We present the Blaze Award for projects in VISION showing the greatest potential to create the broadest positive impact to the mission.
MSgt Jason Yunker with Project VIPER – Kadena Air Base, Japan
MSgt Brandon Allensworth with Project Kinetic Cargo – Kadena Air Base, Japan
TSgt Brady Flynn with Project Hermes – Luke Air Force Base, Arizona
Awardee: MSgt Jason Yunker with Project VIPER – Kadena Air Base, Japan
When a military deployment story starts with a drawing on a bar napkin and someone saying “@#$% it, buy it!”, the story usually ends with a garage-full of regret and a money hole in someone’s pocket. But, this wasn’t the case when MSgt Jason Yunker showed his boss a wild idea he’d scribbled on a bar napkin.
He didn’t know it then, but with a unique combination of grit and collaboration, MSgt Yunker’s idea napkin would save the USAF more than $100M (and counting) and is increasing operational agility in the USAF.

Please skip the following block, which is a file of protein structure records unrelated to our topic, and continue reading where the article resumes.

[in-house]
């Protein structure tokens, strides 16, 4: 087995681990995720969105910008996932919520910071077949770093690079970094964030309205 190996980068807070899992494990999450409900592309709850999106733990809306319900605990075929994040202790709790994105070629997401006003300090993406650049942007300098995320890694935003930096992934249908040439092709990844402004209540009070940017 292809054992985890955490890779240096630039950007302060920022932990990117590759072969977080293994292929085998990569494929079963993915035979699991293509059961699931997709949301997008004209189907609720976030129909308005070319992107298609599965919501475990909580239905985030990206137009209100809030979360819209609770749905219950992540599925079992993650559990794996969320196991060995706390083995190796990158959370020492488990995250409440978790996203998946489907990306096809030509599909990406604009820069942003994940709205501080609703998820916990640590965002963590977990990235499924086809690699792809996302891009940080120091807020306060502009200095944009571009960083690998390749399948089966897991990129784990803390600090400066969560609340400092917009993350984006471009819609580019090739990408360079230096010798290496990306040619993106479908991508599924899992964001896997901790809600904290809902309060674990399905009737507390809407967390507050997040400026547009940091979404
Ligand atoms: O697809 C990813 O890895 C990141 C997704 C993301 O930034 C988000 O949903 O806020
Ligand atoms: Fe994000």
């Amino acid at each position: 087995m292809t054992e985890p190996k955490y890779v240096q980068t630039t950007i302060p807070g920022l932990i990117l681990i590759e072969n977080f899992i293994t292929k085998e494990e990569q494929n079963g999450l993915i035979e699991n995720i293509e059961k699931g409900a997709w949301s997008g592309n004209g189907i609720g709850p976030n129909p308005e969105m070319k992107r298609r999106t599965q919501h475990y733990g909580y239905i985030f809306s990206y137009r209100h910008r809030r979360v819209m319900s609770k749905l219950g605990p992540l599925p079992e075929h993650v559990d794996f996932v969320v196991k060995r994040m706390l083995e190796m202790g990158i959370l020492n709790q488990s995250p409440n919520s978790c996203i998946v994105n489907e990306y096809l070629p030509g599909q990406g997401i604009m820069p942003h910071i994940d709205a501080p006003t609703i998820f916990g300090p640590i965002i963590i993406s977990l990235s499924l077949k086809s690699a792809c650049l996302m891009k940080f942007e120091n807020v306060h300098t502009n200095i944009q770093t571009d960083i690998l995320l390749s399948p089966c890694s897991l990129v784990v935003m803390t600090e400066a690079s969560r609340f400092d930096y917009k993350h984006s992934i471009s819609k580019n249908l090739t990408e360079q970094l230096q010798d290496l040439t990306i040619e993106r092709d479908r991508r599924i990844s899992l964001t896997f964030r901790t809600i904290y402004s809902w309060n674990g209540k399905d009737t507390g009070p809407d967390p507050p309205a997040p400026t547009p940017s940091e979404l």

“What if…?” That was the question MSgt Yunker had when he was thinking about why the Air Force shipped entire fuel trucks rather than using existing infrastructure to refuel at foreign airfields.
What if…we created something that could refuel an aircraft while keeping all of the foreign, uncertified equipment outside of the safety bubble? This concept would increase our operational agility by transforming austere or foreign aircraft refueling locations into USAF-approved operating bases.
What if…rather than shipping a 6-pallet-position, 13-ton fuel truck, we could ship the equipment through a commercial carrier like DHL if we needed to?
MSgt Yunker had an idea, and he drew up a sketch on a bar napkin for his boss. “Is this a good idea?”
MSgt Yunker’s boss thought so, and despite a tepid reception from a much-higher headquarters, his commander gave him the green light with a colorful, “@#$% it, buy it!”
MSgt Yunker and a buddy, MSgt Timothy Peters, got to work building a prototype, named it Project VIPER, and shared the idea in VISION. Project VIPER scaled quickly, and within a year there were 76 in use across the Air Force. VIPER has already been used in locations from the Pacific to the Eastern flank of Europe in support of ongoing operations with Ukraine.